Bojero’s Facebook post also included the administration’s suggestion to make publications as organizations so that they may be allowed to collect fees. However, this is in conflict with the quality of publications being independent from any form of regulation. “I fear that repression in campus papers might intensify if campus papers were regulated, especially by the school admin. Campus pubs are made to serve the interests of the students. Exposing the truth and uncovering stories can change the course of the future but censoring and intervening the campus press threatens such change,” Villanueva said. Campus journalists voiced their concerns over this suggestion as becoming an organization would mean they would be obliged to submit to accreditation. “I’m not in favor of the possibility of regulating publications because they are independent bodies. If ever, it may threaten campus press freedom,” Llaneta stated. In the The Gearcast, the publication of College of Engineering, Kenru Barasona said that the freedom of the press is the purpose of the publication. “If a publication is regulated, it won’t be a publication anymore,” he said. When David fought Goliath, everybody thought he was going to die, that he would be defeated by a force greater than he was. Like the b i b l i c a l character, campus publications still remain active in state universities in in spite of the greater challenges. Llaneta said journalism is not just to inform but also to inspire and influence others. Although not everyone may care about the articles they have written, they know that there are students who continue to rely and depend on their publication. “After all, it is more than just releasing a [newspaper] but it’s about leaving a mark to the readers. Even though sometimes it is difficult to achieve total independence, publications will continue to exist to serve the community and the students,” he concluded. Publications such as Budyong, The Appraiser, The Gearcast and many others representing state universities alike remind us that to simply persevere may be enough. To simply exist may be enough. In the story of David and Goliath, let’s not forget that had David failed to try, he would not have beaten the odds. “The idea that campus journalism exists in our college is already a relief to most people. It is because the maintenance of a campus publication relays a message that the fight of the press is still on-going,” Bojero said.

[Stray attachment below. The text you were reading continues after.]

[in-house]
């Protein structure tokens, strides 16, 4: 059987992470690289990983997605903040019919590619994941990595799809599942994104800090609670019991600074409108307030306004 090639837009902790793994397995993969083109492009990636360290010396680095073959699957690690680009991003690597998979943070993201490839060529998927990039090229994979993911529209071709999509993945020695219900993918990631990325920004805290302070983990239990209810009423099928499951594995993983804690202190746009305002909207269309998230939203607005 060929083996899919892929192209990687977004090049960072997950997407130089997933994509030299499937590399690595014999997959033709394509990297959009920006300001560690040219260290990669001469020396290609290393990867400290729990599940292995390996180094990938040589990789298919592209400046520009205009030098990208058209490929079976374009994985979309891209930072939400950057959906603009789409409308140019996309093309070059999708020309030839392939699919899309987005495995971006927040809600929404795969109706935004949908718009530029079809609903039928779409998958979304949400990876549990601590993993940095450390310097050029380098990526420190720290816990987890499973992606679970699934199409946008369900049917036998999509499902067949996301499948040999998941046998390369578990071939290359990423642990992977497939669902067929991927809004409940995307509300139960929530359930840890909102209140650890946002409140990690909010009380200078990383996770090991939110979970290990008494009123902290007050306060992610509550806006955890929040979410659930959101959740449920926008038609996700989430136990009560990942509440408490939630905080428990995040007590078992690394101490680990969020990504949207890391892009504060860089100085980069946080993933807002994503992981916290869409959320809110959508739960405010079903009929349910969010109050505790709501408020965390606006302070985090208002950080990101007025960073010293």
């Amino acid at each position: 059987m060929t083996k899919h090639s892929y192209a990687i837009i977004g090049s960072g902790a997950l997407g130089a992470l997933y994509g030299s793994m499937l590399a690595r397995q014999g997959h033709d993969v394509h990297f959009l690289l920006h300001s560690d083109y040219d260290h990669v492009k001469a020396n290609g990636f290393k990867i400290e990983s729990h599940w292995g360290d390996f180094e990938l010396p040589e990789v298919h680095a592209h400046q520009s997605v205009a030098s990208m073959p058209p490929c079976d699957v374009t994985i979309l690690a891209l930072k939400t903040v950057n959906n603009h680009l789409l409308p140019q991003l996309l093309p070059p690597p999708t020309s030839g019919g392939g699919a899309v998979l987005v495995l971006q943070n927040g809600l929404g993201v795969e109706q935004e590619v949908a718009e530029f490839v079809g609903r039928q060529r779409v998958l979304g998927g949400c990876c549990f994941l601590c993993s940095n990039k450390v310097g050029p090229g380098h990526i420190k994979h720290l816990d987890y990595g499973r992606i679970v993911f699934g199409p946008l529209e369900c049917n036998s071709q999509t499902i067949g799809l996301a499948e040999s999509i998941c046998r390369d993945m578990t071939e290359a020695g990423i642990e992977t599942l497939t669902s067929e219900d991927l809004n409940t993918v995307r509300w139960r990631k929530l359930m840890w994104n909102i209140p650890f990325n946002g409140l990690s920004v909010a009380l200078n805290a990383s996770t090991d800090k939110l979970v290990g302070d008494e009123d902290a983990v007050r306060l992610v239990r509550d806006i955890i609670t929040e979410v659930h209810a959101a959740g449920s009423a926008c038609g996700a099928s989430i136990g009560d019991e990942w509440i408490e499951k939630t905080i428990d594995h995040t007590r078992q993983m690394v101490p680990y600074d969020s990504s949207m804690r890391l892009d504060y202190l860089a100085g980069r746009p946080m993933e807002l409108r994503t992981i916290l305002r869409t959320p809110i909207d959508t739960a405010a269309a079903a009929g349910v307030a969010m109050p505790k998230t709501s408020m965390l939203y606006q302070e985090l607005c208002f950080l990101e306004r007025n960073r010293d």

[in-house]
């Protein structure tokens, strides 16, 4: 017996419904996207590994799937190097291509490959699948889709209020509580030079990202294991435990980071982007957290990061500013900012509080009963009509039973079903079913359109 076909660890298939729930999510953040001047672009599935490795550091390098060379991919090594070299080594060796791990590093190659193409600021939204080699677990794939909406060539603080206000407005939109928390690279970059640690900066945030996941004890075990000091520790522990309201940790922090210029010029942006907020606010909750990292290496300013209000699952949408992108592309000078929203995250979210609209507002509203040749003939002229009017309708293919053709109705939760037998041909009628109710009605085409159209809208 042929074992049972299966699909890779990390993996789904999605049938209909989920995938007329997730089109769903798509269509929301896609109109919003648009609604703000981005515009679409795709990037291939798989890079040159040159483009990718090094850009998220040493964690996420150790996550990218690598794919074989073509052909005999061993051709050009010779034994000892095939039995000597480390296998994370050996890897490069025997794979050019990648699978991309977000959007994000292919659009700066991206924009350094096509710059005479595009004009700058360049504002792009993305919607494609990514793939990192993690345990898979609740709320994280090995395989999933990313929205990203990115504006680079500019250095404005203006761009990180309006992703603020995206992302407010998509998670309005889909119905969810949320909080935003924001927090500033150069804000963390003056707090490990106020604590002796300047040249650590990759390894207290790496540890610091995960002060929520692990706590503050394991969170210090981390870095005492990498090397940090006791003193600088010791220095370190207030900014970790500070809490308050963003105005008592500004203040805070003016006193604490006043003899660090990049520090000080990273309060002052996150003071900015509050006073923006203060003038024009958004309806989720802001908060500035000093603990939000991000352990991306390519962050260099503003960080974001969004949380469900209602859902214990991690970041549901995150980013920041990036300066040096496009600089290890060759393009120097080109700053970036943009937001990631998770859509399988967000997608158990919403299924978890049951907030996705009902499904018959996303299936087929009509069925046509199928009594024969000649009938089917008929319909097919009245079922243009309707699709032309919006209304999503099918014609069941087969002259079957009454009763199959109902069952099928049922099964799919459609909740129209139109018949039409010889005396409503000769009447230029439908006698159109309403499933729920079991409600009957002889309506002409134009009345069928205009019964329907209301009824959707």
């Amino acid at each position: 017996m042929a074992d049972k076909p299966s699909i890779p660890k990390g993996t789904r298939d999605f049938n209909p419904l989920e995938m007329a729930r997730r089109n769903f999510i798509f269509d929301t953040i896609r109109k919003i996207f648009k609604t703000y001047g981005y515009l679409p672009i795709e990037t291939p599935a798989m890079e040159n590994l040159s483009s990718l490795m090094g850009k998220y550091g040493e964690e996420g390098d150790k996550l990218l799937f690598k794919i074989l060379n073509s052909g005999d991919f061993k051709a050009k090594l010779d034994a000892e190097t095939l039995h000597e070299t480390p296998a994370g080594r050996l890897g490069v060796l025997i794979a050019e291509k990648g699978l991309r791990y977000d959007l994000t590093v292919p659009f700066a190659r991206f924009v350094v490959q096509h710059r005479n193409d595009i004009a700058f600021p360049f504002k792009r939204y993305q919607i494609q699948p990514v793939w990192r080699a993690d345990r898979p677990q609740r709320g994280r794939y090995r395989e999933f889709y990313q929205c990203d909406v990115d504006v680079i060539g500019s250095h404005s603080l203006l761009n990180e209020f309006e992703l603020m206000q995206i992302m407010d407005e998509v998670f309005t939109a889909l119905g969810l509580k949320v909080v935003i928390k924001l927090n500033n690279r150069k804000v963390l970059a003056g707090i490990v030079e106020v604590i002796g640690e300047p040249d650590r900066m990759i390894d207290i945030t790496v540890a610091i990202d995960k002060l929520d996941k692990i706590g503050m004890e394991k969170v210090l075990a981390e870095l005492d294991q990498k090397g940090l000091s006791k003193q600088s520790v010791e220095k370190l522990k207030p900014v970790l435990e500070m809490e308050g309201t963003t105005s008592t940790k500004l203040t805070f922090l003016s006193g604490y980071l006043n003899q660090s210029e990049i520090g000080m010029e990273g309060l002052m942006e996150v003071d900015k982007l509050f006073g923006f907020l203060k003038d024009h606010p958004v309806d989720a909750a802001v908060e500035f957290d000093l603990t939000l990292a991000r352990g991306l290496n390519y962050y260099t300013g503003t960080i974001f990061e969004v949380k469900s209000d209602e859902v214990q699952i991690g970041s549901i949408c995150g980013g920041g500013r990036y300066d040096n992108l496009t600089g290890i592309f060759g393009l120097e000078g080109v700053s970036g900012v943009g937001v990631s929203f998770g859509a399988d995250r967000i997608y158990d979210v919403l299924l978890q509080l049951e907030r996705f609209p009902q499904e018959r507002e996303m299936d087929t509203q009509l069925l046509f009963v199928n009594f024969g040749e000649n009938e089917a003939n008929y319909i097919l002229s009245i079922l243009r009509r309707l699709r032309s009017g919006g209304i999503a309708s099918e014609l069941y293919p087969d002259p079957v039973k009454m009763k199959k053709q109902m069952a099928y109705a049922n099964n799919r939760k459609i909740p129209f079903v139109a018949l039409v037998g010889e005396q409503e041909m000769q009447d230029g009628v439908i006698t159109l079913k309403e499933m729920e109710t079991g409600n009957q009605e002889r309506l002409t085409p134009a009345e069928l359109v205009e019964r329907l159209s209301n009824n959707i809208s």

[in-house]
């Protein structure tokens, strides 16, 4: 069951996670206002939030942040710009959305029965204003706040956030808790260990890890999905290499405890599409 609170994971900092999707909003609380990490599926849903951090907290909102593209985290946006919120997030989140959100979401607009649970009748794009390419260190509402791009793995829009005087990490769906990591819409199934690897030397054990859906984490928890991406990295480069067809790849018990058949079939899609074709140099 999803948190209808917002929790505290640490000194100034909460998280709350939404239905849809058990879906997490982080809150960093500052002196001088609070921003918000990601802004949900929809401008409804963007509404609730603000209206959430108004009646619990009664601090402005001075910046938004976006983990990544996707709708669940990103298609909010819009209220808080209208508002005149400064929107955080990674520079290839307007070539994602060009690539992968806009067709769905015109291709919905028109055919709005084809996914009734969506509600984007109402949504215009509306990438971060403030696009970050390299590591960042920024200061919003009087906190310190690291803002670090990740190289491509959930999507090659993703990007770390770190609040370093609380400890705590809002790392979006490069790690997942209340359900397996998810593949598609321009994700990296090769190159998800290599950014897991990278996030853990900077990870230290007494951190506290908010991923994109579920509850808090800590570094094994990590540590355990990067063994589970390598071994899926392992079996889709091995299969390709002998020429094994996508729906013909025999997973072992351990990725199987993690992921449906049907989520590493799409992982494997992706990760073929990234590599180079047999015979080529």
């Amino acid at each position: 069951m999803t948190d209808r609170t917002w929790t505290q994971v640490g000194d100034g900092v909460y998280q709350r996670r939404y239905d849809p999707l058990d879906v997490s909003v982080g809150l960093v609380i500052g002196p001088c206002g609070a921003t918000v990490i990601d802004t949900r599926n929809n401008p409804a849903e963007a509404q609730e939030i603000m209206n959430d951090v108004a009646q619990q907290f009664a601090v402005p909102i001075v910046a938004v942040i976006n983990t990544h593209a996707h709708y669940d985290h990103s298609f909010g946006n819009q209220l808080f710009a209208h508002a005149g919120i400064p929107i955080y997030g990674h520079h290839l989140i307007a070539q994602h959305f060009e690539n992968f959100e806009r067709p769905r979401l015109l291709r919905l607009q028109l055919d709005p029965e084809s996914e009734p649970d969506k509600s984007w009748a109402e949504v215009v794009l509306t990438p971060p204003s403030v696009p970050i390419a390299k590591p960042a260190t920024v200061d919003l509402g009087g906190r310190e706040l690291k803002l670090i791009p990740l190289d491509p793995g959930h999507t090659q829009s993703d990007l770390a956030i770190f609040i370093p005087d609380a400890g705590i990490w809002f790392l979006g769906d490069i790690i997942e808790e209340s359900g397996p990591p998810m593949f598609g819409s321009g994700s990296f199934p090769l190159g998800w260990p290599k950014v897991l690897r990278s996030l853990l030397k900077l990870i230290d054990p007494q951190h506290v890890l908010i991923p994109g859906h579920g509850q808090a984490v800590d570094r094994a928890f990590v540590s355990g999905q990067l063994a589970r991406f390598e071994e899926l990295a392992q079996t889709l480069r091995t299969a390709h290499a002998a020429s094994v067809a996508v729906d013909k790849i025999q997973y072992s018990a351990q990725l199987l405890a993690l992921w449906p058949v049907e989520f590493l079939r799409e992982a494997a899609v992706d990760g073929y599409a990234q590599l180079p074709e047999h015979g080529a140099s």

𝙒𝙧𝙞𝙩𝙩𝙚𝙣 𝙗𝙮 𝙀𝙡𝙮𝙨𝙨𝙖 𝙆𝙧𝙞𝙨𝙩𝙞𝙣𝙚 𝙀𝙡𝙡𝙖
𝙉𝙤𝙫𝙚𝙢𝙗𝙚𝙧 2018